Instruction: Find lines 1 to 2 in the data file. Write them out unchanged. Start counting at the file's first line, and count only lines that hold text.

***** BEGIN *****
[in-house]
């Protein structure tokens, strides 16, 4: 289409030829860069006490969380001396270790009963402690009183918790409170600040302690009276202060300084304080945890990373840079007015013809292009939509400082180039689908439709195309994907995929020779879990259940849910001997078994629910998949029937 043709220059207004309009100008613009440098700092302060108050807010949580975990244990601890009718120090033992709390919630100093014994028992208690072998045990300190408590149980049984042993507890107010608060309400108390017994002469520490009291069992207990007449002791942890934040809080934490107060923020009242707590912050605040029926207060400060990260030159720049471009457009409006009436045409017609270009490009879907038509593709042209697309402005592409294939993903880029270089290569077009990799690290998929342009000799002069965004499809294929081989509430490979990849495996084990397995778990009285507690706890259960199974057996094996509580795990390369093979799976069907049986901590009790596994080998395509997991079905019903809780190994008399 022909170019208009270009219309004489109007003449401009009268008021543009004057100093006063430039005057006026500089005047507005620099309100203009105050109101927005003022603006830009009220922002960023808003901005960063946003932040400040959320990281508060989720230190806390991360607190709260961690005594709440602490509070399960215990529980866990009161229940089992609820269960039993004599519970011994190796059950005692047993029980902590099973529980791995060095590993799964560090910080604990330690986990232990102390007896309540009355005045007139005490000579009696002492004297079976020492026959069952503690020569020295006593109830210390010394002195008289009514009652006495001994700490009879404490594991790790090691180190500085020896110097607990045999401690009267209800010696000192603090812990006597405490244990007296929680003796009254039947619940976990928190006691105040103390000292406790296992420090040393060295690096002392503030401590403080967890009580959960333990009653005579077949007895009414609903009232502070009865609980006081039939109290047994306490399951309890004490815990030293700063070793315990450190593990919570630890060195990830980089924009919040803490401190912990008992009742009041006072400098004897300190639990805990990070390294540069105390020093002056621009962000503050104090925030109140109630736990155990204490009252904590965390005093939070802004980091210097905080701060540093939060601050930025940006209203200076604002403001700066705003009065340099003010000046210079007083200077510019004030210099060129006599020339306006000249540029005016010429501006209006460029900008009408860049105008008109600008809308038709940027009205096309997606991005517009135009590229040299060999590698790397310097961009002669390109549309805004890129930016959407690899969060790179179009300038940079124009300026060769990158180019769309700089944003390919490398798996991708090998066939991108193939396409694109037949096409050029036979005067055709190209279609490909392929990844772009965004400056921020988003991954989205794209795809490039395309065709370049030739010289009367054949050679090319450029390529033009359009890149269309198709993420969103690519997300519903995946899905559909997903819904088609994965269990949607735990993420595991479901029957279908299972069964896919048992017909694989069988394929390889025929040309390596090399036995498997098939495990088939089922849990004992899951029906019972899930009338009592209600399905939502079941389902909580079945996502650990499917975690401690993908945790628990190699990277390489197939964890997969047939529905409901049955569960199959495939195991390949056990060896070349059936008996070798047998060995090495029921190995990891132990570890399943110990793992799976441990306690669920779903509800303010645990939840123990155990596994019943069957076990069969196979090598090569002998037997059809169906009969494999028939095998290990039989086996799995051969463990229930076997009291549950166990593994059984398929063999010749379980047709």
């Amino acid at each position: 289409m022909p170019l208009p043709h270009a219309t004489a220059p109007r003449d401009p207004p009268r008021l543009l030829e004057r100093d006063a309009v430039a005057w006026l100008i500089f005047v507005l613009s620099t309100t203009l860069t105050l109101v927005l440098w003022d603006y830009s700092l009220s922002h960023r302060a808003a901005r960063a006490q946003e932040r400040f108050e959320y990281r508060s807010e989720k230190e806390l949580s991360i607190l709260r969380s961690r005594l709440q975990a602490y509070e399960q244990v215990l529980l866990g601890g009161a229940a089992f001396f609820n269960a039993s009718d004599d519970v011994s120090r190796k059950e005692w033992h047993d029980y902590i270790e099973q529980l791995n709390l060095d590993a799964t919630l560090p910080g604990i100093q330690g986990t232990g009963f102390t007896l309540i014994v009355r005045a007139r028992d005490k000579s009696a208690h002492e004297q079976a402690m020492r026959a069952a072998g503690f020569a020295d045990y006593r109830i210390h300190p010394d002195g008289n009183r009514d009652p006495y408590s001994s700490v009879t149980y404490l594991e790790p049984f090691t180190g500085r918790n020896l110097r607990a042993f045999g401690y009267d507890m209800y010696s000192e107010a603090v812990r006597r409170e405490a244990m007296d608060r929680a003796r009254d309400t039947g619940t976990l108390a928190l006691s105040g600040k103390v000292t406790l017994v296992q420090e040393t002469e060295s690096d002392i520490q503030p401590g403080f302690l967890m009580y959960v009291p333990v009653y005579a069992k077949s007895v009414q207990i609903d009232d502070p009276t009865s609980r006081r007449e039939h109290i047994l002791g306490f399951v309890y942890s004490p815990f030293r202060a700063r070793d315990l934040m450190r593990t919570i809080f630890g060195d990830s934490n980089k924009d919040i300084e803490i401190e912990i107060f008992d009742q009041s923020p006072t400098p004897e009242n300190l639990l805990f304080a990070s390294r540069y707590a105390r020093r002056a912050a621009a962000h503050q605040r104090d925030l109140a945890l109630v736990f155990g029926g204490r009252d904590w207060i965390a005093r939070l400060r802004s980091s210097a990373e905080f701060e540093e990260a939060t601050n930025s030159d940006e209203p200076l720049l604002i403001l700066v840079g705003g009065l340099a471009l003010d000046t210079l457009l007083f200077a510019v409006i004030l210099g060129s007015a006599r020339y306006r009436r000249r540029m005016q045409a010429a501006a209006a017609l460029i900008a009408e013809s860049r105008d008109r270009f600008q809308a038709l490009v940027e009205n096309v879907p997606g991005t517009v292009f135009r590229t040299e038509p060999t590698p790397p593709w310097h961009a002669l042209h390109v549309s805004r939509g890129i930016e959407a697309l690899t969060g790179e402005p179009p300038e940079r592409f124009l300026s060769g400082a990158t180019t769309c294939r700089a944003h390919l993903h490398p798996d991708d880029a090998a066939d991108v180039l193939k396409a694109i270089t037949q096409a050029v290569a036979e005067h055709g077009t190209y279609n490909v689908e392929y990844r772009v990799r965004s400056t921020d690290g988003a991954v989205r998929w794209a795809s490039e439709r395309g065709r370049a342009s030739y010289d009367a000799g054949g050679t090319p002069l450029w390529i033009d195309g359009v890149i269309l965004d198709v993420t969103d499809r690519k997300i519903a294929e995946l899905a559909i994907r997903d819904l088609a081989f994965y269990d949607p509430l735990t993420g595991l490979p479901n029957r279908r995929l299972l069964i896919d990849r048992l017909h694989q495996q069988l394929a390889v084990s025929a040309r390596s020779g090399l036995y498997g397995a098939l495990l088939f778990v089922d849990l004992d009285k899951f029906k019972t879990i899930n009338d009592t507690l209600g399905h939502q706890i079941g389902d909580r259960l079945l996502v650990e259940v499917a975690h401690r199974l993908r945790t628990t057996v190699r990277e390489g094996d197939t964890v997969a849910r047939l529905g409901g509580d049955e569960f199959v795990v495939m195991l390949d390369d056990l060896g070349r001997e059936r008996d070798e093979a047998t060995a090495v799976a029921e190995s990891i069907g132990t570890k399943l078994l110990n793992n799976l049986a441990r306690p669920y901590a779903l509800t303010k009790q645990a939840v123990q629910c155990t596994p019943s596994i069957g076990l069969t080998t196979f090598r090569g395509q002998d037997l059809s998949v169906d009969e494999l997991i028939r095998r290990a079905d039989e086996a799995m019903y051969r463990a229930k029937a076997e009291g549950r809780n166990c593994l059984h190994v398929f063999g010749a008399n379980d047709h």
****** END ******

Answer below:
[in-house]
């Protein structure tokens, strides 16, 4: 289409030829860069006490969380001396270790009963402690009183918790409170600040302690009276202060300084304080945890990373840079007015013809292009939509400082180039689908439709195309994907995929020779879990259940849910001997078994629910998949029937 043709220059207004309009100008613009440098700092302060108050807010949580975990244990601890009718120090033992709390919630100093014994028992208690072998045990300190408590149980049984042993507890107010608060309400108390017994002469520490009291069992207990007449002791942890934040809080934490107060923020009242707590912050605040029926207060400060990260030159720049471009457009409006009436045409017609270009490009879907038509593709042209697309402005592409294939993903880029270089290569077009990799690290998929342009000799002069965004499809294929081989509430490979990849495996084990397995778990009285507690706890259960199974057996094996509580795990390369093979799976069907049986901590009790596994080998395509997991079905019903809780190994008399 022909170019208009270009219309004489109007003449401009009268008021543009004057100093006063430039005057006026500089005047507005620099309100203009105050109101927005003022603006830009009220922002960023808003901005960063946003932040400040959320990281508060989720230190806390991360607190709260961690005594709440602490509070399960215990529980866990009161229940089992609820269960039993004599519970011994190796059950005692047993029980902590099973529980791995060095590993799964560090910080604990330690986990232990102390007896309540009355005045007139005490000579009696002492004297079976020492026959069952503690020569020295006593109830210390010394002195008289009514009652006495001994700490009879404490594991790790090691180190500085020896110097607990045999401690009267209800010696000192603090812990006597405490244990007296929680003796009254039947619940976990928190006691105040103390000292406790296992420090040393060295690096002392503030401590403080967890009580959960333990009653005579077949007895009414609903009232502070009865609980006081039939109290047994306490399951309890004490815990030293700063070793315990450190593990919570630890060195990830980089924009919040803490401190912990008992009742009041006072400098004897300190639990805990990070390294540069105390020093002056621009962000503050104090925030109140109630736990155990204490009252904590965390005093939070802004980091210097905080701060540093939060601050930025940006209203200076604002403001700066705003009065340099003010000046210079007083200077510019004030210099060129006599020339306006000249540029005016010429501006209006460029900008009408860049105008008109600008809308038709940027009205096309997606991005517009135009590229040299060999590698790397310097961009002669390109549309805004890129930016959407690899969060790179179009300038940079124009300026060769990158180019769309700089944003390919490398798996991708090998066939991108193939396409694109037949096409050029036979005067055709190209279609490909392929990844772009965004400056921020988003991954989205794209795809490039395309065709370049030739010289009367054949050679090319450029390529033009359009890149269309198709993420969103690519997300519903995946899905559909997903819904088609994965269990949607735990993420595991479901029957279908299972069964896919048992017909694989069988394929390889025929040309390596090399036995498997098939495990088939089922849990004992899951029906019972899930009338009592209600399905939502079941389902909580079945996502650990499917975690401690993908945790628990190699990277390489197939964890997969047939529905409901049955569960199959495939195991390949056990060896070349059936008996070798047998060995090495029921190995990891132990570890399943110990793992799976441990306690669920779903509800303010645990939840123990155990596994019943069957076990069969196979090598090569002998037997059809169906009969494999028939095998290990039989086996799995051969463990229930076997009291549950166990593994059984398929063999010749379980047709």